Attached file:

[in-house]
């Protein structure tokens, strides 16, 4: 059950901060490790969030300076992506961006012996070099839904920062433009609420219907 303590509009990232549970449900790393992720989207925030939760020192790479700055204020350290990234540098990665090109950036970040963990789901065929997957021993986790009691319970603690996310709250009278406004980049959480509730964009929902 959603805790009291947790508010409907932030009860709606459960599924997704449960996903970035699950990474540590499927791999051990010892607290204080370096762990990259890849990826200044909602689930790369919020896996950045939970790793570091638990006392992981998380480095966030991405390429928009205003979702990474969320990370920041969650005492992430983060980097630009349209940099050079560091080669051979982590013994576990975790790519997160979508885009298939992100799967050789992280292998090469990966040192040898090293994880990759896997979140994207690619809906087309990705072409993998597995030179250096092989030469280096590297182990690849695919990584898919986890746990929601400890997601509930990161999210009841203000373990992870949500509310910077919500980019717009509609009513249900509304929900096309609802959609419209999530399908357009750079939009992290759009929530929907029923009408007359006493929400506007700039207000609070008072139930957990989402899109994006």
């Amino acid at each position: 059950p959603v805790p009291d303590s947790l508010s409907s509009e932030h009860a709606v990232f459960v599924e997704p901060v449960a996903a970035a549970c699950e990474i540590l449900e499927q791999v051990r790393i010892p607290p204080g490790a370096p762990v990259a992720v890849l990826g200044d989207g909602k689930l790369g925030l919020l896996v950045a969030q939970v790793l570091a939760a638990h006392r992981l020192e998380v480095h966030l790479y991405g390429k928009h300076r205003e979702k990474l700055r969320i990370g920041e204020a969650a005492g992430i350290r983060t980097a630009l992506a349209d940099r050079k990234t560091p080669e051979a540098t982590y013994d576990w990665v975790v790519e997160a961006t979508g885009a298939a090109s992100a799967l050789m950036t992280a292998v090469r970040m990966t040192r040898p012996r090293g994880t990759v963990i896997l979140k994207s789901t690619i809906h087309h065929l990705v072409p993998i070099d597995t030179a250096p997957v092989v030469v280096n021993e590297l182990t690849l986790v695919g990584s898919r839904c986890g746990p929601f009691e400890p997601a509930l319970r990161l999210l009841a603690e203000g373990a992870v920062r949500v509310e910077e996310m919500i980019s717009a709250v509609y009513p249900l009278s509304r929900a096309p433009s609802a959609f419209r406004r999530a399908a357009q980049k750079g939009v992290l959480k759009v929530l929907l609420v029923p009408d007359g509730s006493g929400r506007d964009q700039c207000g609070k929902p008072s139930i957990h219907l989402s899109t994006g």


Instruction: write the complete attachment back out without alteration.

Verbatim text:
[in-house]
């Protein structure tokens, strides 16, 4: 059950901060490790969030300076992506961006012996070099839904920062433009609420219907 303590509009990232549970449900790393992720989207925030939760020192790479700055204020350290990234540098990665090109950036970040963990789901065929997957021993986790009691319970603690996310709250009278406004980049959480509730964009929902 959603805790009291947790508010409907932030009860709606459960599924997704449960996903970035699950990474540590499927791999051990010892607290204080370096762990990259890849990826200044909602689930790369919020896996950045939970790793570091638990006392992981998380480095966030991405390429928009205003979702990474969320990370920041969650005492992430983060980097630009349209940099050079560091080669051979982590013994576990975790790519997160979508885009298939992100799967050789992280292998090469990966040192040898090293994880990759896997979140994207690619809906087309990705072409993998597995030179250096092989030469280096590297182990690849695919990584898919986890746990929601400890997601509930990161999210009841203000373990992870949500509310910077919500980019717009509609009513249900509304929900096309609802959609419209999530399908357009750079939009992290759009929530929907029923009408007359006493929400506007700039207000609070008072139930957990989402899109994006």
């Amino acid at each position: 059950p959603v805790p009291d303590s947790l508010s409907s509009e932030h009860a709606v990232f459960v599924e997704p901060v449960a996903a970035a549970c699950e990474i540590l449900e499927q791999v051990r790393i010892p607290p204080g490790a370096p762990v990259a992720v890849l990826g200044d989207g909602k689930l790369g925030l919020l896996v950045a969030q939970v790793l570091a939760a638990h006392r992981l020192e998380v480095h966030l790479y991405g390429k928009h300076r205003e979702k990474l700055r969320i990370g920041e204020a969650a005492g992430i350290r983060t980097a630009l992506a349209d940099r050079k990234t560091p080669e051979a540098t982590y013994d576990w990665v975790v790519e997160a961006t979508g885009a298939a090109s992100a799967l050789m950036t992280a292998v090469r970040m990966t040192r040898p012996r090293g994880t990759v963990i896997l979140k994207s789901t690619i809906h087309h065929l990705v072409p993998i070099d597995t030179a250096p997957v092989v030469v280096n021993e590297l182990t690849l986790v695919g990584s898919r839904c986890g746990p929601f009691e400890p997601a509930l319970r990161l999210l009841a603690e203000g373990a992870v920062r949500v509310e910077e996310m919500i980019s717009a709250v509609y009513p249900l009278s509304r929900a096309p433009s609802a959609f419209r406004r999530a399908a357009q980049k750079g939009v992290l959480k759009v929530l929907l609420v029923p009408d007359g509730s006493g929400r506007d964009q700039c207000g609070k929902p008072s139930i957990h219907l989402s899109t994006g």